Banks’ payments product managers today may feel like Dorothy in the ‘Wizard of Oz’ when she says: “Toto, I have a feeling we’re not in Kansas anymore.” Payments – long banks’ staid and secure product offering – is now in a state of flux. New, non-bank competitors are entering the market with varying levels of success, while at the same time regulatory compliance is becoming more onerous and fraud attempts are increasing. Technology is advancing rapidly: it offers ways to improve and transform payments, but also creates greater systems integration challenges.
The rapid progression of technology creates opportunities for fraudsters, as fraudsters discover ways to penetrate payments systems more rapidly than banks’ fraud prevention solutions can respond. Furthermore, banks face increased financial pressure, as indicated by recent large-bank staff reduction announcements. While the picture may appear bleak, banks can profit by embracing new technology and leveraging these challenges to make the business case for investments to transform their payments business.
Like ‘the horse of a different colour’ in the Land of Oz, there are many ways to perceive regulatory compliance requirements, fraud prevention, and rapid evolution of technology. These topics may be seen as negative factors for banks to overcome, or may be considered opportunities to overhaul payments. Payments transformation is one of those opportunities that can reduce bank costs, enhance bank and customer relationships, and create new revenue streams.
“Nobody’s Ever Seen the Great Oz” . . . “Well, Then How Do You Know There is One?”
Companies’ and banks’ end goal for payments is straight-through processing (STP) from initiation to clearing and settlement to payments posting with no manual intervention. This goal remains elusive, particularly in the global economy.
Segregation of payments by type (e.g. credit transfers, direct debits, wire transfers, cards, etc) and channel, and the differing formats for each type of payment hamper processing. Specific country or area (for example the eurozone requirements with regard to data complicate the initiation, processing and posting of payments. To process exceptions, employee reviews and decision-making are frequently required. The application of foreign exchange (FX) for some international payments is another function that requires intervention in the processing flows of payments.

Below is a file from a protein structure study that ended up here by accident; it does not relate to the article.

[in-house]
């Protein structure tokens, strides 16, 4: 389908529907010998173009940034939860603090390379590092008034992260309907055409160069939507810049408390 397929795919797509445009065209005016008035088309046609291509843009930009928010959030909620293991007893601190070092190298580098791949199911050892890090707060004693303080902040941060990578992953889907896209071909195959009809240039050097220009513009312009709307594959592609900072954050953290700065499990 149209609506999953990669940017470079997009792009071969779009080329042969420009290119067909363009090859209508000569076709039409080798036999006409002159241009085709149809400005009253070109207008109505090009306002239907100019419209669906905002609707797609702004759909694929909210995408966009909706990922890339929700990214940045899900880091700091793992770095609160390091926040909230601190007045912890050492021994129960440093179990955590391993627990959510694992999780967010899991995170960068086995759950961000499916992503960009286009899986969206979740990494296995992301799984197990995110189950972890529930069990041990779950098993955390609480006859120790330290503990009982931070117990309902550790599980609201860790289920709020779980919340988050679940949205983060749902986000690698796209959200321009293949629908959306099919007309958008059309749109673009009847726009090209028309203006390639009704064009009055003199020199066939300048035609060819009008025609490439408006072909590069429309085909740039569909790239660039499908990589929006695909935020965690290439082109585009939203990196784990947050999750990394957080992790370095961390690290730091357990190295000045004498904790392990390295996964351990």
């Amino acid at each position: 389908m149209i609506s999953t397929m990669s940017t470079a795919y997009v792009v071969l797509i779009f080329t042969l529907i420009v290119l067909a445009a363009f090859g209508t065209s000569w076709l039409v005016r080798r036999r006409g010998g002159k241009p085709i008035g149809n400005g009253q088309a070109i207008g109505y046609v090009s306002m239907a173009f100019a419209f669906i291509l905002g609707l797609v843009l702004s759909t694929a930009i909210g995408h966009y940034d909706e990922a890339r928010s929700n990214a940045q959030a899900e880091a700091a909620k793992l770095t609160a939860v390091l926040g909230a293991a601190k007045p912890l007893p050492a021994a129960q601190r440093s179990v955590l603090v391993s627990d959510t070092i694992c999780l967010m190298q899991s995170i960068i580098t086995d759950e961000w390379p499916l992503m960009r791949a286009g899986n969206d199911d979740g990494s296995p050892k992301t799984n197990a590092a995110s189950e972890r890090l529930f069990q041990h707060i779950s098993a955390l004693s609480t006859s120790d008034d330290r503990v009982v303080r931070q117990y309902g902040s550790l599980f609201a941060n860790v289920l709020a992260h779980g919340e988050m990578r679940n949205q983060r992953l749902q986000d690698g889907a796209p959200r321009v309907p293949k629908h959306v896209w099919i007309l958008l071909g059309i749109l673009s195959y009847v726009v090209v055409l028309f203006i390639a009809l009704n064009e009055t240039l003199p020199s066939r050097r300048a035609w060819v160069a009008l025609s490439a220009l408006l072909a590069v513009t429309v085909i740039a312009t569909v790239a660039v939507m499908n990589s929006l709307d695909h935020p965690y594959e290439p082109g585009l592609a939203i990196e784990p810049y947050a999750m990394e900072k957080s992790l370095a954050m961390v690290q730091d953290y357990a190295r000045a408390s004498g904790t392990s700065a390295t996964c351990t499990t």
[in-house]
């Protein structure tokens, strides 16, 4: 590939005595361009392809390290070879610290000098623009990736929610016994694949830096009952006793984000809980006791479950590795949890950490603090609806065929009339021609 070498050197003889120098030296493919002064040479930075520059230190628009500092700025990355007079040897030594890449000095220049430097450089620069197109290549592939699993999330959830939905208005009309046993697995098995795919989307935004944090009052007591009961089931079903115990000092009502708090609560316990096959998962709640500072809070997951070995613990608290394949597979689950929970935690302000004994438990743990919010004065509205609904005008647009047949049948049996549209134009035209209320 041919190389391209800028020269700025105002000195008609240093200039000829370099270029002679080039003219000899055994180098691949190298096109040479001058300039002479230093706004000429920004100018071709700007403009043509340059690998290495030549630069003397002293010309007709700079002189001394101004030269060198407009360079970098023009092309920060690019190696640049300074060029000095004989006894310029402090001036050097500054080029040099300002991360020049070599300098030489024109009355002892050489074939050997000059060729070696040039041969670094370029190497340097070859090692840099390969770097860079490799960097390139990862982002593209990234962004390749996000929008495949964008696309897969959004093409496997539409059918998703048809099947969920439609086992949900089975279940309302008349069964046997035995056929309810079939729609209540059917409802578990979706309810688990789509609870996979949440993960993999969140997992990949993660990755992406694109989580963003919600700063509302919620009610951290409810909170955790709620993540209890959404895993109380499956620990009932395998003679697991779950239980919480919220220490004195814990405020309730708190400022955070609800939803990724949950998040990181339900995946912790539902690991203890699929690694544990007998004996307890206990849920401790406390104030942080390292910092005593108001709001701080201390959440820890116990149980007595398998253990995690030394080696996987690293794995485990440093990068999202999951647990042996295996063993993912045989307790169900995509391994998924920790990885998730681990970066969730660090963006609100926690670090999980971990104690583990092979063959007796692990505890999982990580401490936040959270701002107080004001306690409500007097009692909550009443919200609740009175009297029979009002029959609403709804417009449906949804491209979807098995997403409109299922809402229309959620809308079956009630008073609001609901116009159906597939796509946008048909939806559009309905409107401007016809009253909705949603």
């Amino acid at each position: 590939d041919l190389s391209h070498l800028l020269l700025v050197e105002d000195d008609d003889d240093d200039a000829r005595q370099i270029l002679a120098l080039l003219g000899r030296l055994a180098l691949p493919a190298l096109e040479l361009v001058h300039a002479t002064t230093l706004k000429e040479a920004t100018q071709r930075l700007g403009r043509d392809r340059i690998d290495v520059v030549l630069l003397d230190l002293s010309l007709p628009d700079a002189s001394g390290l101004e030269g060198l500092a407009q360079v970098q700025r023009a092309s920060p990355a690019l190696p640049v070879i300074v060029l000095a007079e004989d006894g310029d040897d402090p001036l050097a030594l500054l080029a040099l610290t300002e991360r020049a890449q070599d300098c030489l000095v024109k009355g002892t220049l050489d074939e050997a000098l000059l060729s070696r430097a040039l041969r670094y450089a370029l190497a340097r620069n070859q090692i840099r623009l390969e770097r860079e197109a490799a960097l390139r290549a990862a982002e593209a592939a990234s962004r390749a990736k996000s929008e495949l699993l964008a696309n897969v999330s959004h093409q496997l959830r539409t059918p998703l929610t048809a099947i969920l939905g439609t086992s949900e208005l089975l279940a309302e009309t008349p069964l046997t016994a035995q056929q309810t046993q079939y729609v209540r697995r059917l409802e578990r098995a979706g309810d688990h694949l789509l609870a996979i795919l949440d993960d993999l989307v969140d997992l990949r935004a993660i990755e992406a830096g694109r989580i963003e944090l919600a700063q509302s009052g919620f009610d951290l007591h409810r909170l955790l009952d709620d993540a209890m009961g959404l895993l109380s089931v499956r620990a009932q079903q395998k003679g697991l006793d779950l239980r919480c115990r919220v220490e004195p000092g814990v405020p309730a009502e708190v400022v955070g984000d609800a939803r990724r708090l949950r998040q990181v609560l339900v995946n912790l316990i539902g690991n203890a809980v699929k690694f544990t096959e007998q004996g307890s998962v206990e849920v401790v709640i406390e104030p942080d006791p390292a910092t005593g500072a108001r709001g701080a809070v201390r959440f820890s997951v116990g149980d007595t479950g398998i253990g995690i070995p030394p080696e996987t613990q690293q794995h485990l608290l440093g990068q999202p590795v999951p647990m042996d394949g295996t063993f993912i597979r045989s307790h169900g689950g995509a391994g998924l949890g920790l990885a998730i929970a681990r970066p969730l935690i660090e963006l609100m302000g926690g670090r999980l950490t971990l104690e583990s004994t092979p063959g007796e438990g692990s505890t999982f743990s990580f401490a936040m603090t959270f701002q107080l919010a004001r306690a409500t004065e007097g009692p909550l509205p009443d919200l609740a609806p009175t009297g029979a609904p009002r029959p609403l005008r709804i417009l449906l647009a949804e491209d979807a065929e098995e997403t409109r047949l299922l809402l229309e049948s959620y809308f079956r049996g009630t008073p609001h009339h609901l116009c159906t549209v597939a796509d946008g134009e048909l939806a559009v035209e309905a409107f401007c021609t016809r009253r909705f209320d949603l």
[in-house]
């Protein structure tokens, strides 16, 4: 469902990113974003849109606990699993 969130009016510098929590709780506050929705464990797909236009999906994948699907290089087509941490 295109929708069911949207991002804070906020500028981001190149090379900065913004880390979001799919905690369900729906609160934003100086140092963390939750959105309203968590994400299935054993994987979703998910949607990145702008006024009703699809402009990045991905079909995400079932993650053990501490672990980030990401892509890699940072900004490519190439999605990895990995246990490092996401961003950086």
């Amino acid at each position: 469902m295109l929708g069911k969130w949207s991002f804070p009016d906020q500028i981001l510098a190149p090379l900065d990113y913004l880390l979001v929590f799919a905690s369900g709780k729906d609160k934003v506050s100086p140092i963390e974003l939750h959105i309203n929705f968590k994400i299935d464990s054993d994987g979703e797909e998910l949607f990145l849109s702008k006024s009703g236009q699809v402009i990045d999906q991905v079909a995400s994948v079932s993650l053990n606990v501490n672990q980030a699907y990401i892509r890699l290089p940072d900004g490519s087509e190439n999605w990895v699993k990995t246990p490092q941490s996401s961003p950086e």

Proprietary systems, or even systems based on older versions of standards, complicate the ability of banks and their client companies to automate hand-offs between their systems. The complexity of the legacy business models for payments clearing and settlement also negatively contributes to the lack of STP. Central banks, correspondent banking relationships, regional clearinghouses, and industry utilities such as SWIFT all play a role in clearing and settlement. Each of these entities, their business propositions and the systems that support them have evolved over time and use technology developed specifically for their particular business needs.
With the occasional exception of wire transfers, neither payers nor payees can track a payment and view its current processing status. This lack of visibility leads to regulatory concerns and greater levels of systemic risk for payments, as well as suboptimal business agreements and practices for payers, payees and their banks. Transparency is lacking and is desperately needed so that all payments participants know there is a payment and what is its status.
“Pay No Attention to That Man Behind the Curtain”
So, what are the solutions? Is STP an illusion? Systems used by all of the payments ecosystem participants must be able to interoperate – companies’ systems must be able to ‘talk’ to their trading partners’ systems, their banks’ systems, any involved clearing and settlement systems, and third party systems that support exceptions and interventions processing. Does that mean that manual processes must be used to interconnect systems? Or are there automated solutions?
The use of standards supports systems interoperation. Should a single standard for payments be embraced worldwide? Would such a standard eliminate the need for systems integration, or lead to easy systems integration across the many participants in the payments ecosystem? Is the creation and implementation of such a standard possible?
In theory, a single payments standard worldwide will ensure STP no matter the clearing and settlement flow and participants. From the author’s perspective, standards are part of the solution, but not the complete answer. Unfortunately, a single standard is an ideal that is highly unlikely for the industry to achieve. Ignoring pride of ownership in the many existing standards – which is one, if not the major, hurdle – the reality is that companies, banks, industry players, etc all use systems technology in the ways that best meets individual participants’ business requirements. For some, enhancing systems to embrace the latest standards is not financially viable. For others, there is insufficient market demand to make such changes. In other instances, higher-priority projects receive the investment funds required to change payments systems. Regardless of the reason, standards are important, but insufficient to make STP real.